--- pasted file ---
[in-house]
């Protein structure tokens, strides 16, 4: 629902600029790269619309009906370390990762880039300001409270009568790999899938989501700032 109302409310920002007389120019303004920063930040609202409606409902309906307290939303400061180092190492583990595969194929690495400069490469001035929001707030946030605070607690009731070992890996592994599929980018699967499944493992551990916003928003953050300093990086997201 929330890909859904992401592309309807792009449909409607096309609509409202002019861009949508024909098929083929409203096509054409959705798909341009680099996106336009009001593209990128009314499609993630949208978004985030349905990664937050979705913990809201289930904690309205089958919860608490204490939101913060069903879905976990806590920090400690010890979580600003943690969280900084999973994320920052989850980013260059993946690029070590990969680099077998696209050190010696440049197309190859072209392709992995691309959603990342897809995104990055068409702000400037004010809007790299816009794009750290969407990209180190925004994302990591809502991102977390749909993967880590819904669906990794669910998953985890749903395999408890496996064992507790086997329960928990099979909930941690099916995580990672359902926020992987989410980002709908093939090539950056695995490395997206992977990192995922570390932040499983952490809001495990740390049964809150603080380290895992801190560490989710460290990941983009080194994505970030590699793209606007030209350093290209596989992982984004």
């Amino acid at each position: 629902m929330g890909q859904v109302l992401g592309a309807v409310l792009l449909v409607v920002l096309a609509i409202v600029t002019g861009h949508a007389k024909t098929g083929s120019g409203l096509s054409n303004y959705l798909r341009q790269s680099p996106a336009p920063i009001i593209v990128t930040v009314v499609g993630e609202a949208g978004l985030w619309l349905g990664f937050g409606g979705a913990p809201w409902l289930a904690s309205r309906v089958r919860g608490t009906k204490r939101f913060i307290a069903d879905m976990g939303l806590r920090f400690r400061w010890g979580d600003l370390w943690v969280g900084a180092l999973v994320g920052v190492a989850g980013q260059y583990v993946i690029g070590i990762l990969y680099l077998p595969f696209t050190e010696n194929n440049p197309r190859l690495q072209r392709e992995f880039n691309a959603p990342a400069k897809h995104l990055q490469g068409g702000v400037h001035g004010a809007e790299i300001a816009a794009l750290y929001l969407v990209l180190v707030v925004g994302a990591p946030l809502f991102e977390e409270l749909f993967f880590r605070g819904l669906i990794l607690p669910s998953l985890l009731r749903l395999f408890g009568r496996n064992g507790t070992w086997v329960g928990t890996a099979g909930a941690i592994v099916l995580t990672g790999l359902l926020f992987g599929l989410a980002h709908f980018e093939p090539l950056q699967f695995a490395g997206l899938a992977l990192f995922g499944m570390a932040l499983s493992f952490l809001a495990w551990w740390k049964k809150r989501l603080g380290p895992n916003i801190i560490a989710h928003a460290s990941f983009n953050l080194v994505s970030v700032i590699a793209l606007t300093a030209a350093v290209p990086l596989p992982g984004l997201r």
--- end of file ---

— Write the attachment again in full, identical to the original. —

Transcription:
[in-house]
């Protein structure tokens, strides 16, 4: 629902600029790269619309009906370390990762880039300001409270009568790999899938989501700032 109302409310920002007389120019303004920063930040609202409606409902309906307290939303400061180092190492583990595969194929690495400069490469001035929001707030946030605070607690009731070992890996592994599929980018699967499944493992551990916003928003953050300093990086997201 929330890909859904992401592309309807792009449909409607096309609509409202002019861009949508024909098929083929409203096509054409959705798909341009680099996106336009009001593209990128009314499609993630949208978004985030349905990664937050979705913990809201289930904690309205089958919860608490204490939101913060069903879905976990806590920090400690010890979580600003943690969280900084999973994320920052989850980013260059993946690029070590990969680099077998696209050190010696440049197309190859072209392709992995691309959603990342897809995104990055068409702000400037004010809007790299816009794009750290969407990209180190925004994302990591809502991102977390749909993967880590819904669906990794669910998953985890749903395999408890496996064992507790086997329960928990099979909930941690099916995580990672359902926020992987989410980002709908093939090539950056695995490395997206992977990192995922570390932040499983952490809001495990740390049964809150603080380290895992801190560490989710460290990941983009080194994505970030590699793209606007030209350093290209596989992982984004």
């Amino acid at each position: 629902m929330g890909q859904v109302l992401g592309a309807v409310l792009l449909v409607v920002l096309a609509i409202v600029t002019g861009h949508a007389k024909t098929g083929s120019g409203l096509s054409n303004y959705l798909r341009q790269s680099p996106a336009p920063i009001i593209v990128t930040v009314v499609g993630e609202a949208g978004l985030w619309l349905g990664f937050g409606g979705a913990p809201w409902l289930a904690s309205r309906v089958r919860g608490t009906k204490r939101f913060i307290a069903d879905m976990g939303l806590r920090f400690r400061w010890g979580d600003l370390w943690v969280g900084a180092l999973v994320g920052v190492a989850g980013q260059y583990v993946i690029g070590i990762l990969y680099l077998p595969f696209t050190e010696n194929n440049p197309r190859l690495q072209r392709e992995f880039n691309a959603p990342a400069k897809h995104l990055q490469g068409g702000v400037h001035g004010a809007e790299i300001a816009a794009l750290y929001l969407v990209l180190v707030v925004g994302a990591p946030l809502f991102e977390e409270l749909f993967f880590r605070g819904l669906i990794l607690p669910s998953l985890l009731r749903l395999f408890g009568r496996n064992g507790t070992w086997v329960g928990t890996a099979g909930a941690i592994v099916l995580t990672g790999l359902l926020f992987g599929l989410a980002h709908f980018e093939p090539l950056q699967f695995a490395g997206l899938a992977l990192f995922g499944m570390a932040l499983s493992f952490l809001a495990w551990w740390k049964k809150r989501l603080g380290p895992n916003i801190i560490a989710h928003a460290s990941f983009n953050l080194v994505s970030v700032i590699a793209l606007t300093a030209a350093v290209p990086l596989p992982g984004l997201r």